Pope Francis has concluded his visit to America, which in some ways seemed longer than the six days he actually spent in our country. The reception he received in the cities on his itinerary was warm and enthusiastic. His pastoral touch was obvious, as he paused en route to touch and bless individuals, particularly children with special needs, their families and caregivers.
While comments could be made about each of the pope’s speeches, I’ll share here a few thoughts about Saturday’s 90-minute worship service at Saints Peter and Paul Basilica in Philadelphia. It was carried live, in its entirety, on Fox News and a couple other national networks.
Watching such a service brings to mind more similarities between Catholicism and Lutheranism. Both are fundamentally liturgical and sacramental. Clergy vestments, Scripture readings, homily, hymns sung by congregation and choir to organ and orchestra accompaniment are quite familiar. Seminarians later visited briefly by the pope sang the familiar “Lift High the Cross.”
Yet some of the differences between the Catholic Church and Protestant denominations were also obvious, including a somewhat appealing use of incense and the repeated veneration of Mary, the mother of Jesus. It’s obvious that Catholics still pray to Mary and consider her holy and a perpetual virgin. They often and properly identified her as the mother of our Lord Jesus Christ, thankfully making generous reference to his work of redemption on Calvary’s cross.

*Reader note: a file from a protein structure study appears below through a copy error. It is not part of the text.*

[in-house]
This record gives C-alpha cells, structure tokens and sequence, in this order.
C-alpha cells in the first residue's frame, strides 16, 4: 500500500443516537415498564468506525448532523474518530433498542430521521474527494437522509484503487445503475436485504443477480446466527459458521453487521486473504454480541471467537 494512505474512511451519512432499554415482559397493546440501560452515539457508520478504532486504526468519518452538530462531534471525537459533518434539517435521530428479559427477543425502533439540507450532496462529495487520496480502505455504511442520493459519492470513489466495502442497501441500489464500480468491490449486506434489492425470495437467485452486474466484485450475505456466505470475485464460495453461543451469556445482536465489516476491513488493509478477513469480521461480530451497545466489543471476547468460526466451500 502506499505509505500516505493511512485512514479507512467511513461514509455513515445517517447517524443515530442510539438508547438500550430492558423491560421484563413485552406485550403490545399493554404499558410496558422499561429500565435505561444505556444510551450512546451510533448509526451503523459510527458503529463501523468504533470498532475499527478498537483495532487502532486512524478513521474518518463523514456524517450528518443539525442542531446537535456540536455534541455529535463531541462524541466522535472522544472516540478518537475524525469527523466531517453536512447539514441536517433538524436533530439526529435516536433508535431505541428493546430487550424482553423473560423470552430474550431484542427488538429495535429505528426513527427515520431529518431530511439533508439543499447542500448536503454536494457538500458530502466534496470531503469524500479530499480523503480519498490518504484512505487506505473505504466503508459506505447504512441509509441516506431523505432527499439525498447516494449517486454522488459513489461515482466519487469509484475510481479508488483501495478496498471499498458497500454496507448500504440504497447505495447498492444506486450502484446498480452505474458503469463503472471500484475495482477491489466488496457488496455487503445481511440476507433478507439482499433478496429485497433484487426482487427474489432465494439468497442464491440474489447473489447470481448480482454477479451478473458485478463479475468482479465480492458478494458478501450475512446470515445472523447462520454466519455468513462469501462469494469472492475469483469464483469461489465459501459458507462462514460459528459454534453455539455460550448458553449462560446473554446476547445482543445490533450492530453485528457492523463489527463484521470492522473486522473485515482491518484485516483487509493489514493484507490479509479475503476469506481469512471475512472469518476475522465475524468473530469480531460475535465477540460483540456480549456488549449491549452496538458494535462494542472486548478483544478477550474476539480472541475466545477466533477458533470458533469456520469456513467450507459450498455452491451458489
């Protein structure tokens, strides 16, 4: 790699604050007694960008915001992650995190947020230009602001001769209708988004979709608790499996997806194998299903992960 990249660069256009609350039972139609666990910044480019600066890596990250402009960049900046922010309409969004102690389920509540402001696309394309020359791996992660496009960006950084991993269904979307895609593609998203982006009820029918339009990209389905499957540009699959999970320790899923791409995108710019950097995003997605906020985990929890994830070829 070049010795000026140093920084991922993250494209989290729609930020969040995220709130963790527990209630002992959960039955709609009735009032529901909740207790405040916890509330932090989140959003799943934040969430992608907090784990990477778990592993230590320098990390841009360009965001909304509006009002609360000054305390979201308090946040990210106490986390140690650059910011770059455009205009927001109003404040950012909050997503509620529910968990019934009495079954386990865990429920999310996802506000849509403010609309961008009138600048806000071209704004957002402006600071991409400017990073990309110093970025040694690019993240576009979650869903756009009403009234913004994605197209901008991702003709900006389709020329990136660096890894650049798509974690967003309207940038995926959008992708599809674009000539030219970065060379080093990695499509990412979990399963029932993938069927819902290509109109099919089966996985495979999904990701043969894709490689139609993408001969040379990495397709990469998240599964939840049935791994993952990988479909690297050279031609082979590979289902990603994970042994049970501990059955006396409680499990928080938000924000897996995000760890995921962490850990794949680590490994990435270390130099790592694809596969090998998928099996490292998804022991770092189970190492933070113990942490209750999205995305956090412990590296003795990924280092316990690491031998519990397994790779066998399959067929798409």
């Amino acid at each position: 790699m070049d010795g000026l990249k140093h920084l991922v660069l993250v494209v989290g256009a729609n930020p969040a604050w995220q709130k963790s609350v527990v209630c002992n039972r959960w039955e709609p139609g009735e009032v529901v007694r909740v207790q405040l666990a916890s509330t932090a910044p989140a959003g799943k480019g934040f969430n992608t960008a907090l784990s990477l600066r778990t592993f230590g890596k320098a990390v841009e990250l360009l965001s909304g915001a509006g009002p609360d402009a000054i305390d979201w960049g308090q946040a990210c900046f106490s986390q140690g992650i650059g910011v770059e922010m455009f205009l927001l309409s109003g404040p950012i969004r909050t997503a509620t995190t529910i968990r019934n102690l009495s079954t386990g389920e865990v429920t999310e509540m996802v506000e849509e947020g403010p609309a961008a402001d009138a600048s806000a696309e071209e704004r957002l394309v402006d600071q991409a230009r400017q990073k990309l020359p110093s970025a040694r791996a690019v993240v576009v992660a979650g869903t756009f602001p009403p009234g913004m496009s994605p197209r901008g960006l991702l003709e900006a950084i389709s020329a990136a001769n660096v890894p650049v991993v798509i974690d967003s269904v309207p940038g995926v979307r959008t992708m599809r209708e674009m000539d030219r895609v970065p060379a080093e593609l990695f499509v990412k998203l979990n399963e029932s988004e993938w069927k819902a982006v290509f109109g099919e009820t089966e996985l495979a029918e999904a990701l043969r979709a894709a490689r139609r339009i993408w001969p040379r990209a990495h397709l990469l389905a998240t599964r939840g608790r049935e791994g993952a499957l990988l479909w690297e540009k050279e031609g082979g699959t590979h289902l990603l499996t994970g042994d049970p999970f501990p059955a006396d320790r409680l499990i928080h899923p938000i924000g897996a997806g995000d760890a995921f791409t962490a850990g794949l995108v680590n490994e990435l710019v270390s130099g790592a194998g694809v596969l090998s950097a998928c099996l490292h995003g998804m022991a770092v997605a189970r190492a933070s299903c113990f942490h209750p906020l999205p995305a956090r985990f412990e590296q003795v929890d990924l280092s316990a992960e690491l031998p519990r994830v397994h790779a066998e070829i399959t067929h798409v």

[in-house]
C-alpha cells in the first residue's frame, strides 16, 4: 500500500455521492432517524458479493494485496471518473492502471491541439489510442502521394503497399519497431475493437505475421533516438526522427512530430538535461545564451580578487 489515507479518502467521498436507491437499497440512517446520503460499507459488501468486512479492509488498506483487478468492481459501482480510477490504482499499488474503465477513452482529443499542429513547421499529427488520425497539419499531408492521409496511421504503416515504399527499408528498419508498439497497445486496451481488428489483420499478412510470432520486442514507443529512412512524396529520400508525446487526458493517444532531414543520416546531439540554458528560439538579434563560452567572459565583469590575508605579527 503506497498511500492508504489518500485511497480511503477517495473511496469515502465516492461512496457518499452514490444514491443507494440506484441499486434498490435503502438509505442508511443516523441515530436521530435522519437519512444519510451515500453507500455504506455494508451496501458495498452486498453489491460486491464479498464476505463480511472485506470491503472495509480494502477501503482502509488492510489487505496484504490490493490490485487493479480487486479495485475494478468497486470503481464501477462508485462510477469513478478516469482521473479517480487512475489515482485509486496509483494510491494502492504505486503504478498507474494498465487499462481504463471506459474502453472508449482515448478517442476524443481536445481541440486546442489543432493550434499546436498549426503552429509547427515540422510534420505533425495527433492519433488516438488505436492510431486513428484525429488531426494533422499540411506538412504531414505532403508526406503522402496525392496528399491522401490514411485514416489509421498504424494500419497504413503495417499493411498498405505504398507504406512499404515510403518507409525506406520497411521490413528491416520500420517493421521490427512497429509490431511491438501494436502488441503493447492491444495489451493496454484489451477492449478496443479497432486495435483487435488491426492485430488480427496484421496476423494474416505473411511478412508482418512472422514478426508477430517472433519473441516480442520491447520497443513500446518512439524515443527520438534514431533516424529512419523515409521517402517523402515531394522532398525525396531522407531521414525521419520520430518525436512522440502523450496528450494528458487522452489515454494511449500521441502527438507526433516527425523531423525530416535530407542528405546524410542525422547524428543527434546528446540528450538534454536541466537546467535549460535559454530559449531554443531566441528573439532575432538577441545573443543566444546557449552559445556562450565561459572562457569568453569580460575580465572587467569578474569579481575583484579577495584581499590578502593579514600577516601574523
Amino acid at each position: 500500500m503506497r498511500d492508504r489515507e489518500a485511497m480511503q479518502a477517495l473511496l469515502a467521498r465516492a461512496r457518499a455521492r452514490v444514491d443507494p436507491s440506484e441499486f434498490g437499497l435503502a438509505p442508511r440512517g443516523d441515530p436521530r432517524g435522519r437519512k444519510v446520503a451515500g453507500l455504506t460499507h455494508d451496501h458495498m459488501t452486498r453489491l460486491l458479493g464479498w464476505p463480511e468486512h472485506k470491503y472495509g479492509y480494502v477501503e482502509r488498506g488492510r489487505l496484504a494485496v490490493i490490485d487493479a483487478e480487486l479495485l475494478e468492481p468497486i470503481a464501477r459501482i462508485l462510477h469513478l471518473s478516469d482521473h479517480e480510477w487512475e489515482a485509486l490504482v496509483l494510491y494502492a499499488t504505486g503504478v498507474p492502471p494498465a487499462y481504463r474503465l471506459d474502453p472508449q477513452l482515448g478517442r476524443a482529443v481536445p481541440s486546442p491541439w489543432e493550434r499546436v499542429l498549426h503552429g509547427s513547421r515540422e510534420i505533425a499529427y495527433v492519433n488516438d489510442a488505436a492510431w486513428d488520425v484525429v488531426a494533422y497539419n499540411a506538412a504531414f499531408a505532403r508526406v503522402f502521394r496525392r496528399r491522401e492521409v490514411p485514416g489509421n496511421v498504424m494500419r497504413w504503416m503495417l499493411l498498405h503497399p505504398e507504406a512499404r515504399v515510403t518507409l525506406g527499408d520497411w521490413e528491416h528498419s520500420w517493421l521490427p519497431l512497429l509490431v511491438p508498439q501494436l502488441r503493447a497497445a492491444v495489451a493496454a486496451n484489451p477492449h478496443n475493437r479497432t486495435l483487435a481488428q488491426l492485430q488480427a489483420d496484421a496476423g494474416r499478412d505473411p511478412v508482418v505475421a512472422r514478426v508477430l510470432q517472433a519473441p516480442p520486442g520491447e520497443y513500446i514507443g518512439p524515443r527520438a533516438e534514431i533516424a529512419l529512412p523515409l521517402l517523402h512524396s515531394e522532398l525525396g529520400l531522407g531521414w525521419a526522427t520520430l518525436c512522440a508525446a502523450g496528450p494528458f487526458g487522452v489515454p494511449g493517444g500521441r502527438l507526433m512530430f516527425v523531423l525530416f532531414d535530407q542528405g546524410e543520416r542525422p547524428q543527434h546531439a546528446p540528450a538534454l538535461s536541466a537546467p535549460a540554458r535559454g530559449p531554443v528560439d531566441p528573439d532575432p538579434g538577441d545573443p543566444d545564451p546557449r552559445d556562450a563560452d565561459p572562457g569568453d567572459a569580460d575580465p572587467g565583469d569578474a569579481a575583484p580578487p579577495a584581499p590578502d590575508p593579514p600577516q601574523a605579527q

The publicity, news and TV coverage received by the Catholic Church last week was worth millions and likely will catalyze, at least temporarily, a resurgence of interest in Catholicism. The negative image of the church resulting from sexual abuse scandals of the past may perhaps be somewhat mitigated by this pope’s messages and non-self-aggrandizing sense of humility.
That humility was emphasized, intentionally, in simple yet significant ways. One of the most visible was his ground transportation in the U.S., provided not in a limousine or even a Chevrolet Suburban, but sometimes in the Popemobile, at other times in a much smaller Fiat. By the way, the Vatican vehicle registration plate for the Popemobile and all official Vatican vehicles, begins with the letters “SCV” (an acronym of the Latin Status Civitatis Vaticanae “Vatican City State”) followed by the vehicle fleet number. In this case the plate read SCV-1.
Summarily, Pope Francis should feel very good about his visit to the U.S. And so should the Roman Catholic Church. The visibility and news coverage received by both provided publicity beyond the hopes, not to mention the dreams, of the rest of Christendom.
I pray that the result of this papal visit will be fruitful for the kingdom. As the 500th anniversary of the Reformation approaches, perhaps even our own church will experience resurgence from the apathetic atrophy in which we seem to be stuck. Time will tell. Lord, help us!